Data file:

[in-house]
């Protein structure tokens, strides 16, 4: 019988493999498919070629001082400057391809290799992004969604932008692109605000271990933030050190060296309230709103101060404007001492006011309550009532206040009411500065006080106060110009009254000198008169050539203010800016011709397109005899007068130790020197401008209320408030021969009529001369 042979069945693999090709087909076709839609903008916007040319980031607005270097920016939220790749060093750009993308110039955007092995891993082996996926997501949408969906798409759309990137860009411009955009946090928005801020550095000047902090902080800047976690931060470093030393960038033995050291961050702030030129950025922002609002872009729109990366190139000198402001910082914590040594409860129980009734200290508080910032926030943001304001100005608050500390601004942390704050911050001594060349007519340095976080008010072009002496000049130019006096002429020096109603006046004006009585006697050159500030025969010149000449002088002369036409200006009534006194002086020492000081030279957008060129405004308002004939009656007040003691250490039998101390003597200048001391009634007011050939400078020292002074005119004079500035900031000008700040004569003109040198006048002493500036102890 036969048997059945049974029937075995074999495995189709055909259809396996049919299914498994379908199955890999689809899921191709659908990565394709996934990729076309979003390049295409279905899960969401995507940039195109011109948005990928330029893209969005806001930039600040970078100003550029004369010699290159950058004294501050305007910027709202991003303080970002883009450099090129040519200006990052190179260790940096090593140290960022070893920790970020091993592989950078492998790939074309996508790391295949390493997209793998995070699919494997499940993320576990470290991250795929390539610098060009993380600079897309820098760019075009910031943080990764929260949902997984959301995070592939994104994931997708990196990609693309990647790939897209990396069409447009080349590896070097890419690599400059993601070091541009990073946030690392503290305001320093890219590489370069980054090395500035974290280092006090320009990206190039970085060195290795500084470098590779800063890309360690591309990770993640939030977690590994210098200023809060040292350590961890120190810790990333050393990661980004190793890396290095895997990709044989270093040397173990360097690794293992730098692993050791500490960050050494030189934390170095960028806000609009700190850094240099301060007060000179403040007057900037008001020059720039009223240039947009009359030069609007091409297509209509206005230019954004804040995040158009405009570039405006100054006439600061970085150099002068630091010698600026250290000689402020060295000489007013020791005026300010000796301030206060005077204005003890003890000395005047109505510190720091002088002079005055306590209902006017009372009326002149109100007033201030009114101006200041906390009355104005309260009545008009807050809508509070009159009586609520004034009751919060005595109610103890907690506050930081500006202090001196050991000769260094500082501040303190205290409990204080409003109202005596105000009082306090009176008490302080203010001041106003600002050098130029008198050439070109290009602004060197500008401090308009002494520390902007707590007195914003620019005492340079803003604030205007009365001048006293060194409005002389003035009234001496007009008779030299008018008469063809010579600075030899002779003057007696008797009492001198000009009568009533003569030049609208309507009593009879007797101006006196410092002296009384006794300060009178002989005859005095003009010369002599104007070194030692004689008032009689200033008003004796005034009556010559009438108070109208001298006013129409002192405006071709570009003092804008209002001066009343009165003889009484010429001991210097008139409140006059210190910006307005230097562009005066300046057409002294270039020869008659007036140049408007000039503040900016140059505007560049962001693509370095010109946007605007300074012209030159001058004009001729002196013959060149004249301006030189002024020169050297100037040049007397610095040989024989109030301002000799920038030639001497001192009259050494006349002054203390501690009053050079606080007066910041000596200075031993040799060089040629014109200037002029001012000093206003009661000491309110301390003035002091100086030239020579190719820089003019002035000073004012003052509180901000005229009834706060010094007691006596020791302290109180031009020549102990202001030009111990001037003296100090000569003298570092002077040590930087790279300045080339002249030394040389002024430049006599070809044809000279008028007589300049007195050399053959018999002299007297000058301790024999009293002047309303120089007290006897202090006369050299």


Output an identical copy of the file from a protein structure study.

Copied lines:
[in-house]
């Protein structure tokens, strides 16, 4: 019988493999498919070629001082400057391809290799992004969604932008692109605000271990933030050190060296309230709103101060404007001492006011309550009532206040009411500065006080106060110009009254000198008169050539203010800016011709397109005899007068130790020197401008209320408030021969009529001369 042979069945693999090709087909076709839609903008916007040319980031607005270097920016939220790749060093750009993308110039955007092995891993082996996926997501949408969906798409759309990137860009411009955009946090928005801020550095000047902090902080800047976690931060470093030393960038033995050291961050702030030129950025922002609002872009729109990366190139000198402001910082914590040594409860129980009734200290508080910032926030943001304001100005608050500390601004942390704050911050001594060349007519340095976080008010072009002496000049130019006096002429020096109603006046004006009585006697050159500030025969010149000449002088002369036409200006009534006194002086020492000081030279957008060129405004308002004939009656007040003691250490039998101390003597200048001391009634007011050939400078020292002074005119004079500035900031000008700040004569003109040198006048002493500036102890 036969048997059945049974029937075995074999495995189709055909259809396996049919299914498994379908199955890999689809899921191709659908990565394709996934990729076309979003390049295409279905899960969401995507940039195109011109948005990928330029893209969005806001930039600040970078100003550029004369010699290159950058004294501050305007910027709202991003303080970002883009450099090129040519200006990052190179260790940096090593140290960022070893920790970020091993592989950078492998790939074309996508790391295949390493997209793998995070699919494997499940993320576990470290991250795929390539610098060009993380600079897309820098760019075009910031943080990764929260949902997984959301995070592939994104994931997708990196990609693309990647790939897209990396069409447009080349590896070097890419690599400059993601070091541009990073946030690392503290305001320093890219590489370069980054090395500035974290280092006090320009990206190039970085060195290795500084470098590779800063890309360690591309990770993640939030977690590994210098200023809060040292350590961890120190810790990333050393990661980004190793890396290095895997990709044989270093040397173990360097690794293992730098692993050791500490960050050494030189934390170095960028806000609009700190850094240099301060007060000179403040007057900037008001020059720039009223240039947009009359030069609007091409297509209509206005230019954004804040995040158009405009570039405006100054006439600061970085150099002068630091010698600026250290000689402020060295000489007013020791005026300010000796301030206060005077204005003890003890000395005047109505510190720091002088002079005055306590209902006017009372009326002149109100007033201030009114101006200041906390009355104005309260009545008009807050809508509070009159009586609520004034009751919060005595109610103890907690506050930081500006202090001196050991000769260094500082501040303190205290409990204080409003109202005596105000009082306090009176008490302080203010001041106003600002050098130029008198050439070109290009602004060197500008401090308009002494520390902007707590007195914003620019005492340079803003604030205007009365001048006293060194409005002389003035009234001496007009008779030299008018008469063809010579600075030899002779003057007696008797009492001198000009009568009533003569030049609208309507009593009879007797101006006196410092002296009384006794300060009178002989005859005095003009010369002599104007070194030692004689008032009689200033008003004796005034009556010559009438108070109208001298006013129409002192405006071709570009003092804008209002001066009343009165003889009484010429001991210097008139409140006059210190910006307005230097562009005066300046057409002294270039020869008659007036140049408007000039503040900016140059505007560049962001693509370095010109946007605007300074012209030159001058004009001729002196013959060149004249301006030189002024020169050297100037040049007397610095040989024989109030301002000799920038030639001497001192009259050494006349002054203390501690009053050079606080007066910041000596200075031993040799060089040629014109200037002029001012000093206003009661000491309110301390003035002091100086030239020579190719820089003019002035000073004012003052509180901000005229009834706060010094007691006596020791302290109180031009020549102990202001030009111990001037003296100090000569003298570092002077040590930087790279300045080339002249030394040389002024430049006599070809044809000279008028007589300049007195050399053959018999002299007297000058301790024999009293002047309303120089007290006897202090006369050299």